Avoid Job Interview Brain Freeze
Four strategies show you how.
August 20, 2009
Have you ever experienced brain freeze during a job interview? You are asked a question and your mind goes blank — it's horrifying. You lose composure as well as confidence. Your interview goes down hill from there. Interview anxiety most often happens as a result of behavioral or situational interview questions that are not anticipated before hand. As a career coach, this is the most common interview problem I hear about from my clients. With the right preparation accounting and finance executives can avoid the nightmare of brain freeze and improve their interview performance greatly.
Behavioral and Situational Interviews
First of all, it's important to understand what a behavioral or situational interview question is. It is any question that starts with:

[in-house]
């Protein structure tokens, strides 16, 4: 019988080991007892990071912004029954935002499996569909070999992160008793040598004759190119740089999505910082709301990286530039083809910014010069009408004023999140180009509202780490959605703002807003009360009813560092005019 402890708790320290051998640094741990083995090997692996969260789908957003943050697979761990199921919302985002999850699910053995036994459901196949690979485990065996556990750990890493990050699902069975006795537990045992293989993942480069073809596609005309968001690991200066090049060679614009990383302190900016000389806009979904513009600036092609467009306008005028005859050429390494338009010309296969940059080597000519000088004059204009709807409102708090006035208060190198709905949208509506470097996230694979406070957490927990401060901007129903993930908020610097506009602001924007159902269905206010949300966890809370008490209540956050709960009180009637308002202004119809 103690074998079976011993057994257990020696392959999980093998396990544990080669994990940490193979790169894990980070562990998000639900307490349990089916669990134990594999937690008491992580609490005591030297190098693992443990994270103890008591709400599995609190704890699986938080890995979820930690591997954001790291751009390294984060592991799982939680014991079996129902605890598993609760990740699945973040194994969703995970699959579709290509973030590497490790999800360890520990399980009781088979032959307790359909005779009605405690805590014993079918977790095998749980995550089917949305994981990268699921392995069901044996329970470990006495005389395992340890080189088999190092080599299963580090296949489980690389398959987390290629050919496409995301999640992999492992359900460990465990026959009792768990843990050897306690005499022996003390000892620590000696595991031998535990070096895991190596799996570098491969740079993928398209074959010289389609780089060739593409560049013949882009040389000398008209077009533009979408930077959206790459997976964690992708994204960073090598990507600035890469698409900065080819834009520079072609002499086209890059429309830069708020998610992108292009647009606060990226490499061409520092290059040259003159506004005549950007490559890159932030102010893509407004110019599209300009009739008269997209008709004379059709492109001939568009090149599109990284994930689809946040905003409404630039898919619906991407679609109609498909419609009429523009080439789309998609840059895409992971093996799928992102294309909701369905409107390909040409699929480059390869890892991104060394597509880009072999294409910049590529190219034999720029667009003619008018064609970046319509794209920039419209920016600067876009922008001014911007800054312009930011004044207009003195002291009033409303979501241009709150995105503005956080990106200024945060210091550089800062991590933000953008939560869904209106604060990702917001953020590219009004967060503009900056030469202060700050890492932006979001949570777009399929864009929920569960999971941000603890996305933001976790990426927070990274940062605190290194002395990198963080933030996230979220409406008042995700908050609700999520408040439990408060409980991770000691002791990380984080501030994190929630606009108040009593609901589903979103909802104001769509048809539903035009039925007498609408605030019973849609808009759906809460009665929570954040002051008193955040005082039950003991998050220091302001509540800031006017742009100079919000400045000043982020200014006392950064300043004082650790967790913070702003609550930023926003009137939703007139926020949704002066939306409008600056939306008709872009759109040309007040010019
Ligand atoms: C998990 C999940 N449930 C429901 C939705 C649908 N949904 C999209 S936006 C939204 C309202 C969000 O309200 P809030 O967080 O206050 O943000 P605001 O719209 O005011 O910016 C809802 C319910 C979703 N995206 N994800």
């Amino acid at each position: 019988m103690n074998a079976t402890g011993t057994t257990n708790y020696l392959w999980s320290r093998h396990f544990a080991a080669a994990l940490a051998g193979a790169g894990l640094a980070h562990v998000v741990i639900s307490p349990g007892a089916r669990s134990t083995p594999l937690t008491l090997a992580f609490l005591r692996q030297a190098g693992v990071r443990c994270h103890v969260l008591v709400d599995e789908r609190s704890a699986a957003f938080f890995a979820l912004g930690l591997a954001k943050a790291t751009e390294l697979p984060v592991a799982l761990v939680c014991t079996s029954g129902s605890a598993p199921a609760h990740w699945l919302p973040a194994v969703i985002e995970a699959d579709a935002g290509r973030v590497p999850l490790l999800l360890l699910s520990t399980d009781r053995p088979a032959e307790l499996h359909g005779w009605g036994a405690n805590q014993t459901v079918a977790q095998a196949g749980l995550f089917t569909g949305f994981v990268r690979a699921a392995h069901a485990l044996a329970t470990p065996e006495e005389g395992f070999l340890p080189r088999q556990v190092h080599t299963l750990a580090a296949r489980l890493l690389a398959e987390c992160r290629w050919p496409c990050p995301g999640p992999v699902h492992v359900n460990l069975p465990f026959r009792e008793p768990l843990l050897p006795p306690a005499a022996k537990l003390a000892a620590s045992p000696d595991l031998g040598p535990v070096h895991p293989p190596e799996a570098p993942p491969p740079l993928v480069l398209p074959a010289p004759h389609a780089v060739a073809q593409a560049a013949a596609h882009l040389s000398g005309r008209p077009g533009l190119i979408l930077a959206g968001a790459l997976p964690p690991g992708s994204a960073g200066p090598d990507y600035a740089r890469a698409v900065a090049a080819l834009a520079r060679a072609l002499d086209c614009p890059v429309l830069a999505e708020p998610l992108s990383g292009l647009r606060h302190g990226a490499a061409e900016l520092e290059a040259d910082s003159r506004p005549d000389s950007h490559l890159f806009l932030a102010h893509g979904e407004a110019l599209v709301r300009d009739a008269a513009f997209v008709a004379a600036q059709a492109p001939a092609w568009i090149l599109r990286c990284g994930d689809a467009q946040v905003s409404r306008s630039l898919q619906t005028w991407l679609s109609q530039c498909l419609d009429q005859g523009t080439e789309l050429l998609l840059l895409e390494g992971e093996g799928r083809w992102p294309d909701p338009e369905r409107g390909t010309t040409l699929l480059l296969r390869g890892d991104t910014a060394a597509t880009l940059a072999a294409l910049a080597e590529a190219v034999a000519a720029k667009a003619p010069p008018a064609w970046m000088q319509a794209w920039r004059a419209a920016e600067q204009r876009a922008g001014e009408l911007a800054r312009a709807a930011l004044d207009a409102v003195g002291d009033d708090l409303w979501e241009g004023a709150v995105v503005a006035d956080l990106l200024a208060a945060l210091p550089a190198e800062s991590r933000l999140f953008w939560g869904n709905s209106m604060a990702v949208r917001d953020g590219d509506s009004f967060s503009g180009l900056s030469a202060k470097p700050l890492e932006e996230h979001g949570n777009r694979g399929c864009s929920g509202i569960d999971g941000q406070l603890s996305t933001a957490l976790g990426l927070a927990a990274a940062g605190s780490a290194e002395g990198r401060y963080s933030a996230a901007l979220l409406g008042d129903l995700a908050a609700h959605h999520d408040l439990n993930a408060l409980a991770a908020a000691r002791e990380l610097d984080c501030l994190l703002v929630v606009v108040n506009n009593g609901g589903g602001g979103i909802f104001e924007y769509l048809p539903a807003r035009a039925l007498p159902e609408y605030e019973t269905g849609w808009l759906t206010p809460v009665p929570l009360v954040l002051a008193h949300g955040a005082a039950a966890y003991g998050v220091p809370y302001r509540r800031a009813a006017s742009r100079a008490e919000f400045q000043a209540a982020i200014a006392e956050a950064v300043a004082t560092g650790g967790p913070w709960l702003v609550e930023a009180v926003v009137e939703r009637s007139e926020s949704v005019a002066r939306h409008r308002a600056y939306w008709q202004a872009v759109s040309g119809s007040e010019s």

Employers ask these questions with the assumption that past behavior indicates future performance. These questions reveal a lot about you, including your ability to think fast on your feet. Given that interviews are inherently stressful, many job seekers find it extremely difficult to think fast during interviews.
Four Strategies to Avoid Brain Freeze
Here are four steps that will help you prepare for any interview question:
Write out your answers to these questions. Remember to include the quantitative details when appropriate. Include dollars saved, hours cut, percentage increased etc.
With interview performance more important than ever before it pays to prepare, prepare, prepare. There is no such thing as over preparation when it comes to interviews. Use this 1-2-3-4 approach to interview preparation and you'll be surprised at how much more confident you'll feel in your next interview. The better you interview the faster you'll land that new job.
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Deborah Walker CCMC, is a career coach who works with recent college graduates preparing them to compete in the toughest job markets. Her clients gain top performing skills in résumé writing, interview preparation and salary negotiation.